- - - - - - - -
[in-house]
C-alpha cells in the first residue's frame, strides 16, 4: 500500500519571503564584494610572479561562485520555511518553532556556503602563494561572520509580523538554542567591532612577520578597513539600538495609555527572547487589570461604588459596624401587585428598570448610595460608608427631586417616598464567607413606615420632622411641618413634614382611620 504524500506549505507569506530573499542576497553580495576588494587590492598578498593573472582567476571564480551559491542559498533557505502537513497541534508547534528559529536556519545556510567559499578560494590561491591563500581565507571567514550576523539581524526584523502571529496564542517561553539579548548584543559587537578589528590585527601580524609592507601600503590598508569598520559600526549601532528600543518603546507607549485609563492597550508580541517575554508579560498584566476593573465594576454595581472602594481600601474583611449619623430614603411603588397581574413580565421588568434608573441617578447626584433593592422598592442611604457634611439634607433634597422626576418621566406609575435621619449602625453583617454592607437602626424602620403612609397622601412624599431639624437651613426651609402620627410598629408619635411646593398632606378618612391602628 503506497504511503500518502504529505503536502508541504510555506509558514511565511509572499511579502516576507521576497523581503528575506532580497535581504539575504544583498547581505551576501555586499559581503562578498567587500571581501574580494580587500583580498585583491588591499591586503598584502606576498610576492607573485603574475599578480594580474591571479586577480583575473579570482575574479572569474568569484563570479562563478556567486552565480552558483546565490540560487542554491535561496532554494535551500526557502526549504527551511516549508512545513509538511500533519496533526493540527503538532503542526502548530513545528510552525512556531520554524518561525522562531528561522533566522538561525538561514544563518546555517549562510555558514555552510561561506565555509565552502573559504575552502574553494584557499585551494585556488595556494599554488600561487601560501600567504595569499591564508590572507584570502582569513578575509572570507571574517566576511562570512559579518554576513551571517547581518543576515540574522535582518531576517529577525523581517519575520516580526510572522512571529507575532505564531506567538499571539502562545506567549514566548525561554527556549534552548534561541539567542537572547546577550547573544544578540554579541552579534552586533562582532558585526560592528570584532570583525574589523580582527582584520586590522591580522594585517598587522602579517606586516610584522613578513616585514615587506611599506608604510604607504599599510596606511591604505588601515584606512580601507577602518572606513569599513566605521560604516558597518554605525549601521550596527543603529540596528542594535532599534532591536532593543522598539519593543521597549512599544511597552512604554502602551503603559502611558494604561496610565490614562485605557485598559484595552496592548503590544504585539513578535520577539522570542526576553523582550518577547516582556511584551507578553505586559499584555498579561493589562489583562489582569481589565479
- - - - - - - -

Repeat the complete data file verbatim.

[in-house]
C-alpha cells in the first residue's frame, strides 16, 4: 500500500519571503564584494610572479561562485520555511518553532556556503602563494561572520509580523538554542567591532612577520578597513539600538495609555527572547487589570461604588459596624401587585428598570448610595460608608427631586417616598464567607413606615420632622411641618413634614382611620 504524500506549505507569506530573499542576497553580495576588494587590492598578498593573472582567476571564480551559491542559498533557505502537513497541534508547534528559529536556519545556510567559499578560494590561491591563500581565507571567514550576523539581524526584523502571529496564542517561553539579548548584543559587537578589528590585527601580524609592507601600503590598508569598520559600526549601532528600543518603546507607549485609563492597550508580541517575554508579560498584566476593573465594576454595581472602594481600601474583611449619623430614603411603588397581574413580565421588568434608573441617578447626584433593592422598592442611604457634611439634607433634597422626576418621566406609575435621619449602625453583617454592607437602626424602620403612609397622601412624599431639624437651613426651609402620627410598629408619635411646593398632606378618612391602628 503506497504511503500518502504529505503536502508541504510555506509558514511565511509572499511579502516576507521576497523581503528575506532580497535581504539575504544583498547581505551576501555586499559581503562578498567587500571581501574580494580587500583580498585583491588591499591586503598584502606576498610576492607573485603574475599578480594580474591571479586577480583575473579570482575574479572569474568569484563570479562563478556567486552565480552558483546565490540560487542554491535561496532554494535551500526557502526549504527551511516549508512545513509538511500533519496533526493540527503538532503542526502548530513545528510552525512556531520554524518561525522562531528561522533566522538561525538561514544563518546555517549562510555558514555552510561561506565555509565552502573559504575552502574553494584557499585551494585556488595556494599554488600561487601560501600567504595569499591564508590572507584570502582569513578575509572570507571574517566576511562570512559579518554576513551571517547581518543576515540574522535582518531576517529577525523581517519575520516580526510572522512571529507575532505564531506567538499571539502562545506567549514566548525561554527556549534552548534561541539567542537572547546577550547573544544578540554579541552579534552586533562582532558585526560592528570584532570583525574589523580582527582584520586590522591580522594585517598587522602579517606586516610584522613578513616585514615587506611599506608604510604607504599599510596606511591604505588601515584606512580601507577602518572606513569599513566605521560604516558597518554605525549601521550596527543603529540596528542594535532599534532591536532593543522598539519593543521597549512599544511597552512604554502602551503603559502611558494604561496610565490614562485605557485598559484595552496592548503590544504585539513578535520577539522570542526576553523582550518577547516582556511584551507578553505586559499584555498579561493589562489583562489582569481589565479